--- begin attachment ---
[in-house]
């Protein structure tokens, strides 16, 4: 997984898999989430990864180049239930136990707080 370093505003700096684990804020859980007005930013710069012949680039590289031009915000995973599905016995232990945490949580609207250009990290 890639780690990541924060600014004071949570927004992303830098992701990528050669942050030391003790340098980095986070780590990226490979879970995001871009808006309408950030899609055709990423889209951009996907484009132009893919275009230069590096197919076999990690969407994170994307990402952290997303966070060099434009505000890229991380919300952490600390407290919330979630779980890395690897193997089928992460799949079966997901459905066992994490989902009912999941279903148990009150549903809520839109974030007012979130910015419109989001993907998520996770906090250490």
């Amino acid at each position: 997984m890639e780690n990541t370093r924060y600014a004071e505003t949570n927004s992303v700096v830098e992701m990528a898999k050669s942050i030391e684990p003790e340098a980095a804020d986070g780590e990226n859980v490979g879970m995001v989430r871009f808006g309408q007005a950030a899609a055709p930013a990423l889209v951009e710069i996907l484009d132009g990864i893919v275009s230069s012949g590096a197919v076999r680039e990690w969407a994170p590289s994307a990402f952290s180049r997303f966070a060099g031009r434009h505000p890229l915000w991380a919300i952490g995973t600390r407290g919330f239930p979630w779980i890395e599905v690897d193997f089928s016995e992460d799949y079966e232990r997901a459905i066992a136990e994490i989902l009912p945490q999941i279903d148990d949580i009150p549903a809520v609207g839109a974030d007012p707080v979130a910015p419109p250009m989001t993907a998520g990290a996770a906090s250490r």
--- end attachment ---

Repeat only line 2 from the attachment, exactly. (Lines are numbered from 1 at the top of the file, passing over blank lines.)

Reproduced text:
């Protein structure tokens, strides 16, 4: 997984898999989430990864180049239930136990707080 370093505003700096684990804020859980007005930013710069012949680039590289031009915000995973599905016995232990945490949580609207250009990290 890639780690990541924060600014004071949570927004992303830098992701990528050669942050030391003790340098980095986070780590990226490979879970995001871009808006309408950030899609055709990423889209951009996907484009132009893919275009230069590096197919076999990690969407994170994307990402952290997303966070060099434009505000890229991380919300952490600390407290919330979630779980890395690897193997089928992460799949079966997901459905066992994490989902009912999941279903148990009150549903809520839109974030007012979130910015419109989001993907998520996770906090250490």